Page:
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Our nutcase elites, as illustrated by Sony's movie about whacking Kim Jong-un

I read stuff like this and I shake my head. This to me is by far the most interesting fallout from the hacked Sony email saga:

When Sony Pictures began casting last year for a new comedy to be called “The Interview,” early scripts included the assassination of a fictionalized North Korean ruler. It was not until auditions began that actors learned that the movie would portray something much more brazen: the violent killing of the actual leader of North Korea, Kim Jong-un.Sony’s executives now say they knew that basing a film on the assassination of a living national leader — even a ruthless dictator — had inherent risks. But the studio seems to have gotten much more than it bargained for by bankrolling what it hoped would be an edgy comedy. The still very-much-alive Mr. Kim, the leader of an isolated and unpredictable nuclear-armed nation, appears not to have been amused when the premise of the comedy became clear. North Korea branded the $40 million film, to be released on Dec. 25, “an act of war” and vowed a “resolute and merciless response.”

An "edgy comedy"? About assassinating a head of state? Doesn't that seem to you, like, oh asking for trouble? Then again, we've got elites who are totally down with torture and spent most of last summer looking for a war, any war, until the finally struck gold with ISIS.

The studio’s first miscalculation, film experts say, was in venturing beyond where big-budget moviemakers dared to go in the past.

“The gory killing of a sitting foreign leader is new territory for a big studio movie,” said Jeanine Basinger, a professor of film studies at Wesleyan University.

How gory?

Disturbed by North Korean threats at a time when his company was already struggling, Sony’s Japanese chief executive, Kazuo Hirai, broke with what Sony executives say was a 25-year tradition. He intervened in the decision making of his company’s usually autonomous Hollywood studio, Sony Pictures Entertainment.

According to hacked emails published by other media and interviews with people briefed on the matter, he insisted over the summer that a scene in which Mr. Kim’s head explodes when hit by a tank shell be toned down to remove images of flaming hair and chunks of skull.

In one email, Mr. Hirai approves a newly altered assassination shot that had “no face melting, less fire in the hair, fewer embers on the face and the head explosion has been considerably obscured by the fire.”

So that's alright, then.[1]

So, it's very nice to see what our elites -- in this case, Hollywood producers, directors, and big name writers -- think is really funny: Melting faces, head explosions. "It's so over the top!" Clearly, we are ruled by insane people.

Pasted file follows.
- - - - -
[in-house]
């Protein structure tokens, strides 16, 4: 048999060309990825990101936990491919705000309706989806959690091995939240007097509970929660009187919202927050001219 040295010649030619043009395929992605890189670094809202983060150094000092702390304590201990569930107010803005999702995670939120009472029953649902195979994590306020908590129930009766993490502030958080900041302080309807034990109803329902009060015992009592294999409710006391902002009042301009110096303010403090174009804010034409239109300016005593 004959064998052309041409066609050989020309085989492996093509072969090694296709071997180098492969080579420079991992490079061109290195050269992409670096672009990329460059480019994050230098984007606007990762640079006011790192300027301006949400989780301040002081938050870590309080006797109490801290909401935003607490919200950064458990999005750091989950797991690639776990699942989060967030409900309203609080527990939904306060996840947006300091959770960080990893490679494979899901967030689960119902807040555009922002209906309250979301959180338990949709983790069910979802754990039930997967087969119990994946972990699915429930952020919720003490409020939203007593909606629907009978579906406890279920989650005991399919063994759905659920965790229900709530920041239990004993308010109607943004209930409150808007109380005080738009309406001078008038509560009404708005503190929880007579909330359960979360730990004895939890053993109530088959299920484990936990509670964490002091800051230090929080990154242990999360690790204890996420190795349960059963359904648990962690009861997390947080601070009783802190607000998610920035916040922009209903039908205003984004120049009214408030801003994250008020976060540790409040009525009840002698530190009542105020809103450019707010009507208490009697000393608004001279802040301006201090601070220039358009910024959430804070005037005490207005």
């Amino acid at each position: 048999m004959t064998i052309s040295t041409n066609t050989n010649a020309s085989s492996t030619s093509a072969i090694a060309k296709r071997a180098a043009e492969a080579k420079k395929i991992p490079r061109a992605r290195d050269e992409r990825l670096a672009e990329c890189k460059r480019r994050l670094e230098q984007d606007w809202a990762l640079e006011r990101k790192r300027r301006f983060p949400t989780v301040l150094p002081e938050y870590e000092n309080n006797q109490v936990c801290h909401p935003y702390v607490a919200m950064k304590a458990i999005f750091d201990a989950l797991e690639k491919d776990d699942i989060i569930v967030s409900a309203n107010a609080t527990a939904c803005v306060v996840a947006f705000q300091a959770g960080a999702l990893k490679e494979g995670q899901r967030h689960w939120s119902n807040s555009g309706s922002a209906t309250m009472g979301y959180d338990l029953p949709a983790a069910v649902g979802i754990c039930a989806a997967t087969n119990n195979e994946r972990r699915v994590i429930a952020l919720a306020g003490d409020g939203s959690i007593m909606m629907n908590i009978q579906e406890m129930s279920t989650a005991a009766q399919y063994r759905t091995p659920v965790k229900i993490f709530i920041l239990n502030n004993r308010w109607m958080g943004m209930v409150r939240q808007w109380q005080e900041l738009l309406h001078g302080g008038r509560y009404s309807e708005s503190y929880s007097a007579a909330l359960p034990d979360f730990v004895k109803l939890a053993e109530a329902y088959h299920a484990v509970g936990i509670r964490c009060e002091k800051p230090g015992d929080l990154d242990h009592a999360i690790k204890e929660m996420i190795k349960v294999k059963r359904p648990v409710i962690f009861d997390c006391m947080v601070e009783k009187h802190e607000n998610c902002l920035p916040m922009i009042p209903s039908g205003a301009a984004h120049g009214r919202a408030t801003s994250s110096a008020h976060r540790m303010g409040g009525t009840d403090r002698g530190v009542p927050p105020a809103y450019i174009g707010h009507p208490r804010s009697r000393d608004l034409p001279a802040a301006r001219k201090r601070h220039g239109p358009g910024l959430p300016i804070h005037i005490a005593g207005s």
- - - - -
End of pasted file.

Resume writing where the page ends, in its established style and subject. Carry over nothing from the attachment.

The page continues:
NOTE [1] Not only insane people, but assholes:

"We removed the fire from the hair and the entire wave of secondary head chunks," wrote Rogen in a leaked email from October 6th. "Please tell us this is over now."

NOTE Imagine the reaction if a similar "edgy comedy" were made in Russia, with Obama as the target. Just imagine.

UPDATE The Interview is scheduled for release on Christmas Day. Let's hope there aren't any special gifts from North Korea.

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Submitted by cg.eye on

Think about it -- the whole Apatow brand of comedy depends on getting away with disparaging anyone who's not a white male friendly with the MJ, as long as the aforementioned white male is cuddly/immature enough to not be in power. The difference with this film is that TPTB is expressly using these clowns to get close, psychotronically, to an assassination target.

Taking nothing about Big Media as accidental (and, I look forward to the GOP (like that isn't a sign of intention) Xmas release w/ great interest), and knowing that more often than not, the government gets what it wants from Hollywood, propaganda-wise, why not assume that The Interview is an act of counting coup, for TPTB? If the government really had an objection, this script would not have been greenlit; it's very hard to make something happen in Hollywood, and very easy to shut it down. The fact that the Japanese CEO of Sony -- who's taken a hands-off stance regarding movie content since they bought the joint -- took a stand now, tells us that the US diplomatic voice was missing from the conversation.

Also, let's not forget the effect of Team America: World Police in letting TPTB assume that North Korea would be okay with defamation/assassination satire. This movie came out when anti-war sentiment crested, and acted as right-libertarian pro-war satire, as is the South Park boys' wont. Maybe if The Interview had subtler writers, it could have succeeded on its own; as it stands, it seems too stupid to be anything but the flat-footed CIA equivalent of a summer blockbuster weapons festival.